Just like with interpretations of how to “go green”, green cleaning also has a variety of interpretations.
Basically though, the main goal of green cleaning is to choose cleaning solutions and cleaning methods that keep our environment healthy. Some cleaning supplies are “green” because they use substances like baking soda, vinegar and lemon in their product. Others are considered “green” because they avoid phosphates, chlorine, fragrances and artificial colors. And others state that they are “biodegradable” (meaning they are capable of decomposing back into natural elements).
Products may also call them selves “green” because they use packaging that was recycled or they donate a portion of their profits to environmental causes (although that doesn’t make the product “green” in my opinion).
The goal is to avoid certain chemicals commonly found in conventional cleaning products that are known or suspected to cause problems for the people that use them and the environment once washed down the drain. Volatile organic compounds, used to enhance the performance of a product, can impair neurological functions, while other chemicals can act as respiratory irritants, carcinogens or reproductive toxins, depending upon the extent of exposure.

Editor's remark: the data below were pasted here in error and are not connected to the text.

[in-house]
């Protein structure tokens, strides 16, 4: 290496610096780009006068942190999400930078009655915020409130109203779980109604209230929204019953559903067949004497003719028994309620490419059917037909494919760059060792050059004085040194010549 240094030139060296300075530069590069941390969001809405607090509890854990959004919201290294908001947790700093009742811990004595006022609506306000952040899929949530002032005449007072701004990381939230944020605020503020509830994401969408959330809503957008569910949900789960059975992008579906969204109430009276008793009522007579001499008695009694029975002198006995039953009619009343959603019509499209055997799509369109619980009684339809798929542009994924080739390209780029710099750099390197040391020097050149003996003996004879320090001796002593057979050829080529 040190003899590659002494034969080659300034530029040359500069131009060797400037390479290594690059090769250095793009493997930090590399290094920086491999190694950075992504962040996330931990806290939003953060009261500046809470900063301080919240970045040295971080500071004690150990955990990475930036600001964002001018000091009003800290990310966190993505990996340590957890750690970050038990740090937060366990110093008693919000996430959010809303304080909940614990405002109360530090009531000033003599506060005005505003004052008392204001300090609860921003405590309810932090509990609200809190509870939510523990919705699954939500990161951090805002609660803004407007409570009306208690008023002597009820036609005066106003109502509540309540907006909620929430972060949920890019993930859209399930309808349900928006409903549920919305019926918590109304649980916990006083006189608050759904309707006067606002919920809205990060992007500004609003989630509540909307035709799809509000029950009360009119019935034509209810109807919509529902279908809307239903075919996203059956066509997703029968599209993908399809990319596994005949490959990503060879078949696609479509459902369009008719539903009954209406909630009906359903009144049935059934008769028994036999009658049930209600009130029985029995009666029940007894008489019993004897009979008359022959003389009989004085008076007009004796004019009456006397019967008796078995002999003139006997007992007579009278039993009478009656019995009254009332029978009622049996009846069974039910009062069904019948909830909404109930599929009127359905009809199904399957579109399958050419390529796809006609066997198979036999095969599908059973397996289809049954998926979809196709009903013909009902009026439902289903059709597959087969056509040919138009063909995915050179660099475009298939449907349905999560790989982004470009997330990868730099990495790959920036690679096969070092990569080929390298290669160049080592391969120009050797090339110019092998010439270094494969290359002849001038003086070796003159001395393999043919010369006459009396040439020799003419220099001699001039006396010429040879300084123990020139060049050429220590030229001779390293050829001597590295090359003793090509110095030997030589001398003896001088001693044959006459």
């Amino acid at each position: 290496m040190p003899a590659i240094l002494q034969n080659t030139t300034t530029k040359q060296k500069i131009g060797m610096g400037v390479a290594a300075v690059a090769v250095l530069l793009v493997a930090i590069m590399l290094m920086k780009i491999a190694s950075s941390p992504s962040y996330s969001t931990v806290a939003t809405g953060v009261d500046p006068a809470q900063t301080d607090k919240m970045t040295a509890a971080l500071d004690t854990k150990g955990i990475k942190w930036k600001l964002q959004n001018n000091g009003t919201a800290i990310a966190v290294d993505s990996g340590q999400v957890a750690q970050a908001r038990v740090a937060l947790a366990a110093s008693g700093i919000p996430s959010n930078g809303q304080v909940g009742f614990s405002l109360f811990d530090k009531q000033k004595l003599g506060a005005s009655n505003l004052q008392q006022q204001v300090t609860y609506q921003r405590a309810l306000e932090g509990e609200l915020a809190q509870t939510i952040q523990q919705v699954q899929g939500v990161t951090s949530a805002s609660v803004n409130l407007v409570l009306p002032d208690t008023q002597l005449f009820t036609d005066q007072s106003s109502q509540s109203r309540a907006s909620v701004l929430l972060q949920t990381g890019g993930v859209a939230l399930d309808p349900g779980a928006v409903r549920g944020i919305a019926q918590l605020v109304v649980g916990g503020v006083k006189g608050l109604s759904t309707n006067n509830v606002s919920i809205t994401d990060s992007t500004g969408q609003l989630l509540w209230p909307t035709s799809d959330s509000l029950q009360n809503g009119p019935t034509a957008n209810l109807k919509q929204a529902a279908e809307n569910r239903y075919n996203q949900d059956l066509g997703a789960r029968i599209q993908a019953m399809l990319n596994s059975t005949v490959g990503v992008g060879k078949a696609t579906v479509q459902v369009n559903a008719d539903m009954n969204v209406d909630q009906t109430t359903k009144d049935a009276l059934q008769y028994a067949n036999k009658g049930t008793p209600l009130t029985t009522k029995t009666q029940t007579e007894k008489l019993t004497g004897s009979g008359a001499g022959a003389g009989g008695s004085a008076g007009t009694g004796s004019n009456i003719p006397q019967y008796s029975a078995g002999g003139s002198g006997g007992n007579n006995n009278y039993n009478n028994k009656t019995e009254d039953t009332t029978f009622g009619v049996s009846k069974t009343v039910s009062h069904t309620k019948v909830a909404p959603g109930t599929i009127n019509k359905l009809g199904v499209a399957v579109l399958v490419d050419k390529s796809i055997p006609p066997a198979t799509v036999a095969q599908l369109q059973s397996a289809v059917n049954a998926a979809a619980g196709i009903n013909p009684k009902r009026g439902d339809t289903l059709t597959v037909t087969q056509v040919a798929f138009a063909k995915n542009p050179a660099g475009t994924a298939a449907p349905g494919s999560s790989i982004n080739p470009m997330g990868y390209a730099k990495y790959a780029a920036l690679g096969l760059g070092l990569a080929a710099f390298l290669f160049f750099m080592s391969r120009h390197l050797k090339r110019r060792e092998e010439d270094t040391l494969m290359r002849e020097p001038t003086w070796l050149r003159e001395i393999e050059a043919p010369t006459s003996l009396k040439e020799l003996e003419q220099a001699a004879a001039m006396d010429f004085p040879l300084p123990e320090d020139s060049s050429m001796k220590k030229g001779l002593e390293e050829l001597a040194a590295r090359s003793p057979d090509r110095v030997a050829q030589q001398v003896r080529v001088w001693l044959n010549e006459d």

Do “GREEN” products clean as well as non-green cleaning products?
You will get many opinions on the subject. Most will agree however, that green products require more work, more “elbow grease”, to obtain the same level of cleanliness.
And yes, Green products are usually more expensive.